New Mapping Style 1 [Map]

So after a little over a year of posting my maps online in places varied and far afield and drawing I’ve forgotten how many maps for Jacob Hurst’s Swordfish Isles (the last maps for which I’ll be finishing up this week), I’ve decided to change things up.

Basically, I’m tired of crosshatching. And here are a few examples of test maps I’ve drawn this week while sitting through the usual slew of pre-semester meetings this down test bw.jpg

top down testiso test 2


My goal is a more “cartoony” style, which I think is particularly coming along in the inking, especially in the isometric map. When time allows, I’m going to give a shot at populating the isometric maps with more objects and critters.

Additionally, I think, once I get all my current projects wrapped up and put the final touches on this novella I’ve been working on, I’ll set up a Patreon in hopes of pushing me a little more toward regular updates.

Yeah, so. More to come.

Ziggurat of Lin Tho, Part 1 [map-ish]

The Ziggurat of Lin Tho is the first dungeon site the players in my Yoon Suin (by David McGrogan) home campaign have visited. I attempted to draw a three dimensional outside view of the dungeon for reference while drawing and so my players could get a sense of the layout as they explored. This was the result. (Note that I didn’t ink this or bother cleaning it up. It’s a sketch mainly for reference for the forthcoming maps. If anyone’s interested, I’ll go back and fix it up.)

ziggurat 3d

In the campaign, the ziggurat is locked in a time loop that coincides with the rise and fall of the tides. At high tide, the ziggurat appears as it did in its glory days as a temple to Lin Tho, the orchid-patterned reticulated python god of Rivers, Oceans, and Dreams (particularly of the carnal sort). At low tide, it’s ruined and drowned in sand (“inspired” by Dyson Logos’s own ziggurat), and things inside get really weird in that time. I’ll get more to that in the next post.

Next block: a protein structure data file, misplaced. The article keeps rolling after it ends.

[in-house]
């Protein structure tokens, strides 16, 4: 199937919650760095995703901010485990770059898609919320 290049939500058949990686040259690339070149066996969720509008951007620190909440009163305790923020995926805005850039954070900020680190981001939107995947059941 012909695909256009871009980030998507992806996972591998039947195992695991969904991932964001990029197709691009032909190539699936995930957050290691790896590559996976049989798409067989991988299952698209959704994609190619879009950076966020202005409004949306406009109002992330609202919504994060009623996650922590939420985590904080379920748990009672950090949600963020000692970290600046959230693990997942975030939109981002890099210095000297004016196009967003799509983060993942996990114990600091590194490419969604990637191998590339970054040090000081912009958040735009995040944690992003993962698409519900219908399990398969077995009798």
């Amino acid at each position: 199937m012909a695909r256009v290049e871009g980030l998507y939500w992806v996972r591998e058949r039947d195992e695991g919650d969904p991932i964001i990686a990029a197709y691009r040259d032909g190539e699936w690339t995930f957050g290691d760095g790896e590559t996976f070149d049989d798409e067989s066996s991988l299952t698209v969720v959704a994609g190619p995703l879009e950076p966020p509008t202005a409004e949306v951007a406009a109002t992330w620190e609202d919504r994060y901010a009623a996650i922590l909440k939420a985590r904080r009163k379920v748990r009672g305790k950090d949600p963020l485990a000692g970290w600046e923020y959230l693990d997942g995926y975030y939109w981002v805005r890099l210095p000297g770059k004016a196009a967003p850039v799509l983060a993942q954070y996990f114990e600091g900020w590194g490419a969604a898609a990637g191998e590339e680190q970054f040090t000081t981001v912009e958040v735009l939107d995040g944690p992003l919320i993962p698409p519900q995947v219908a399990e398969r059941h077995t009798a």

-Billy Longino

Pointcrawling in a Generation Ship Campaign, Part 1

Within a couple of weeks I’ll be starting my first online campaign (through Google Hangouts and Roll20) as a GM. I’m kind of nervous but mostly excited. We’ll be using the Mutant Future rules from Goblinoid Games (the same who made Labyrinth Lord), while the setting will be a Metamorphosis Alpha-inspired generation ship of my own making – the Mutual of Omaha Spacecraft Vonnegut.

As the ship name might tell you, it’ll be a milieu of quasi-gonzo existential horror (in spaaaace!), but when it comes to world-building, I’ve got no worries. I trust myself, but with regards to actually running the game, I’m a bit less sure of myself. This is particularly in the case of how to handle the subdecks, or what might be more accurately named inter-decks – those more spaceshippy decks with futuristic corridors and haunted maintenance tunnels between the massive biome decks traditionally known in Metamorphosis Alpha.

16 - 1

But I think I’ve come upon a solution: Chris Kutalik’s posts on pointcrawling. (I recently joined Chris’s Tuesday night Hill Cantons campaign.)

At first, I imagined the subdecks as massive dungeons, seeing as how their tunnels span same miles of the biome decks, and nearly panicked. But clearly pointcrawling is the answer. Sprinkle in a few important sites across the deck, narrate some corridor travel, roll for random encounters, and voila! everything looks great. I plan on combining this with a traditional hexcrawl format in the biomes, but we may handle exploration of these decks as a pointcrawl, at times, too. I’ll just see what works best. Additionally, whenever the PCs arrive at a subdeck site, we’ll switch over to dungeoncrawling.

Most of this is probably pretty obvious to some who’ve run a Metamorphosis Alpha campaign before, but I’m glad to have worked out what I hope is a good plan of action. I’ll write future posts talking about how this worked out. In the meantime, does anyone else have any experience with running pointcrawl/hexcrawl combinations or Metamorphosis Alpha campaigns?